Dose in Drug Proving


The Central symptoms appear speedily after the drug is taken, are generally the result of comparatively large doses. The Peripheral symptoms appear more tardily, are generally the result of comparatively small doses, taken repeatedly or allowed to act without interruption for a long period….


The symptoms which drugs produce upon the healthy organism vary according to the dose. They may be:

1. CHEMICAL- depending on the chemical affinity which exists between the drug and the tissues of the body, and independent of vitality; or,

2. MECHANICAL (or revolutionary), consisting chiefly in violent efforts on the part of the organism to eject from its cavities the offending substance; or,

3. DYNAMIC, contingent upon vitality and resulting from the relations of the peculiar properties of the drug to the susceptibilities of the living, healthy organism. These dynamic effects may be:

A. Generic-such as are common to all the members of a certain class of drugs and which serve to distinguish this class from others, but do not furnish means of distinguishing between different individuals of the same class. For example, Arsenic in certain doses produces vomiting and diarrhoea, with cold sweat and cramps of the extremities. There are dynamic effects of Arsenic belongs, viz.: Cuprum, Veratrum, Tartar emetic, etc., in certain doses, produce identical symptoms; and were these remedies proved in such doses alone, it would be impossible to distinguish the pathogenesis of one of them from that of any of the others.

B. Specific- such as results from the dynamic action of the drug and are peculiar to it. They serve to distinguish a given drug from all others. For example, Arsenic, taken in different doses from those which produce the generic dynamic effects, produces vomiting and diarrhoea or tendencies thereto; but these phenomena are accompanied and characterized by conditions quite different from those which accompany the similar symptoms of Cuprum, Veratrum, etc., and are thus distinguishable from the effects of these drugs.

The Specific-dynamic symptoms may be again sub-divided into Central and Peripheral.

The Central symptoms appear speedily after the drug is taken, are generally the result of comparatively large doses and, in the case of many drugs, are confined to the alimentary canal and to the organs immediately connected with it.

The Peripheral symptoms appear more tardily, are generally the result of comparatively small doses, taken repeatedly or allowed to act without interruption for a long period, and appear in the bones, skin, glands, etc., and in the coordinated phenomena of life. They are often the manifestations of a dyscrasia or cachexy. Doses which produce central symptoms do not generally produce the peripheral (or at least not until after a long period has elapsed) and vice versa. For example, Mercury, in certain doses, produces well-marked and characteristic action upon the alimentary canal and its appendages. In smaller doses it produces, instead of these effects, a series of symptoms in the skin, bones, glands, etc. the Mercurial cachexy. The former are what we mean by central specific dynamic symptoms. The latter are the peripheral symptoms. Arsenic, again, furnishes, according to the dose, examples of all of the above varieties of symptoms. In certain doses if develops chemical and revolutionary effects. In smaller doses, as e have seen, generic dynamic; in still smaller doses, as we have seen, generic dynamic; in still smaller doses, specific dynamic symptoms of the central variety. In yet smaller doses, it produces peripheral specific symptoms, which are those of the so-called “gradual poisoning;” as for instance in poisoning by exhalations of Arsenic from green wallpaper, in which the phenomena of vomiting and diarrhoea or the central specific symptoms do not appear, but instead of these we have evidence of a distinct cachexy, in the skin and glandular symptoms, marasmus, etc.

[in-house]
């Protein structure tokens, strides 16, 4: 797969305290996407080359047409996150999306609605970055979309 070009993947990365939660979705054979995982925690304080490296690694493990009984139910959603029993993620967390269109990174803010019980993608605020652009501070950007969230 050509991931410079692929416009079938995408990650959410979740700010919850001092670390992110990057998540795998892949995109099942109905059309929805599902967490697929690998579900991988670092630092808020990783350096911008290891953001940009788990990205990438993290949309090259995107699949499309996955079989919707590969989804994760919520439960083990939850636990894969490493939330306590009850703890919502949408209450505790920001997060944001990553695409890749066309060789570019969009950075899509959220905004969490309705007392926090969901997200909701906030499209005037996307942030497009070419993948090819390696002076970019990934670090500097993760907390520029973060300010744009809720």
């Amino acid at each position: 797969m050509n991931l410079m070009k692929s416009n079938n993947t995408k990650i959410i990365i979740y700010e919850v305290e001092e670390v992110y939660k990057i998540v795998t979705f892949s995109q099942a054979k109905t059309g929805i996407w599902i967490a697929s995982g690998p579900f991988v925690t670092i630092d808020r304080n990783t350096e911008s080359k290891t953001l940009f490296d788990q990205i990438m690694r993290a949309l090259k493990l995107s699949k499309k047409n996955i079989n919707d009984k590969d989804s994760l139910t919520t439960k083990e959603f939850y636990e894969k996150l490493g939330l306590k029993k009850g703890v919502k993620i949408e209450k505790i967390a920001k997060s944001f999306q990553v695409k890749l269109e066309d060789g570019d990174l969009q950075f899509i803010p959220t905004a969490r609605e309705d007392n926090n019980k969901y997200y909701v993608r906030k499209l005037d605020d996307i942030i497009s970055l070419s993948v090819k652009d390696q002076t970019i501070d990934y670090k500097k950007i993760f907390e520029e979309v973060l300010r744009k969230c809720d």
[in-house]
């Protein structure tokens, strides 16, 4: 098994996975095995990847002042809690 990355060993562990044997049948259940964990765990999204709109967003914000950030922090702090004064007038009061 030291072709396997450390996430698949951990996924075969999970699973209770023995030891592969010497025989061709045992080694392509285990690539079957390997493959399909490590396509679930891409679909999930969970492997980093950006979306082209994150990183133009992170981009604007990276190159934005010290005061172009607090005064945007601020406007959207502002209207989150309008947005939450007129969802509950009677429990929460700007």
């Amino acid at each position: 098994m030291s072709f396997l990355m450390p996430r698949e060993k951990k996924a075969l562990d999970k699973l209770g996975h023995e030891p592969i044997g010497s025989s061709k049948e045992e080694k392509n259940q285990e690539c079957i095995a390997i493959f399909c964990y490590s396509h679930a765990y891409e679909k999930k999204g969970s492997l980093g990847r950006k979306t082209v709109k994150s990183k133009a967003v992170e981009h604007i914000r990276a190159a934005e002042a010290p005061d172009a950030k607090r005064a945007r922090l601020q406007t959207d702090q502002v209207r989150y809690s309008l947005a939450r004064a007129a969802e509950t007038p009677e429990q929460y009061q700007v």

Such are the varieties of symptoms produced by corresponding varieties in the dose. It is hardly necessary to say that they are nor always to be distinguished with precision; but the facility with which we are able to recognize them is in proportion to the completeness of our proving.

It unquestionably behoves the homoeopathic physician to have an exhaustive knowledge of the whole sphere of action of his drugs; but, as a prescriber, he must be familiar with the varieties and subvarieties of dynamics effects which we have specified. This knowledges is to be attained in the first place only by drug-proving. The proving of drugs must then be so conducted as to produce in the greatest possible completeness and clearness, each of these varieties and subvarieties. This, as has been shown, is to be accomplished by a skilful selection and succession of doses. It is not so simple and easy a matter as it might at first view appear to be: for,